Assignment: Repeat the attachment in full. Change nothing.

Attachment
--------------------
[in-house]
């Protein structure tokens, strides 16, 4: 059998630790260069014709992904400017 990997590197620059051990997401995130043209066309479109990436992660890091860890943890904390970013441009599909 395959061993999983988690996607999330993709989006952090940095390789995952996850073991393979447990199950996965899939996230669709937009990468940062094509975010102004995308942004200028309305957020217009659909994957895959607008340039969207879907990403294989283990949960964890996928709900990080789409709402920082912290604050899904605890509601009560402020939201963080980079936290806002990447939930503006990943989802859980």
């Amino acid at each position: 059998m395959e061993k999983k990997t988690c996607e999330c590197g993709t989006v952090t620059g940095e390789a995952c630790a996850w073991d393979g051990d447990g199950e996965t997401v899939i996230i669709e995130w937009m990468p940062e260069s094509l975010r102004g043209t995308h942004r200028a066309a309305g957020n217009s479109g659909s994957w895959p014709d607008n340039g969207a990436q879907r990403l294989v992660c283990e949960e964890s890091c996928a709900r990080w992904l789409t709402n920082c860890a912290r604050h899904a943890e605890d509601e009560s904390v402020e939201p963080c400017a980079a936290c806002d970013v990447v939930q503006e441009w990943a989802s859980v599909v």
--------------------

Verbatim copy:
[in-house]
């Protein structure tokens, strides 16, 4: 059998630790260069014709992904400017 990997590197620059051990997401995130043209066309479109990436992660890091860890943890904390970013441009599909 395959061993999983988690996607999330993709989006952090940095390789995952996850073991393979447990199950996965899939996230669709937009990468940062094509975010102004995308942004200028309305957020217009659909994957895959607008340039969207879907990403294989283990949960964890996928709900990080789409709402920082912290604050899904605890509601009560402020939201963080980079936290806002990447939930503006990943989802859980």
């Amino acid at each position: 059998m395959e061993k999983k990997t988690c996607e999330c590197g993709t989006v952090t620059g940095e390789a995952c630790a996850w073991d393979g051990d447990g199950e996965t997401v899939i996230i669709e995130w937009m990468p940062e260069s094509l975010r102004g043209t995308h942004r200028a066309a309305g957020n217009s479109g659909s994957w895959p014709d607008n340039g969207a990436q879907r990403l294989v992660c283990e949960e964890s890091c996928a709900r990080w992904l789409t709402n920082c860890a912290r604050h899904a943890e605890d509601e009560s904390v402020e939201p963080c400017a980079a936290c806002d970013v990447v939930q503006e441009w990943a989802s859980v599909v």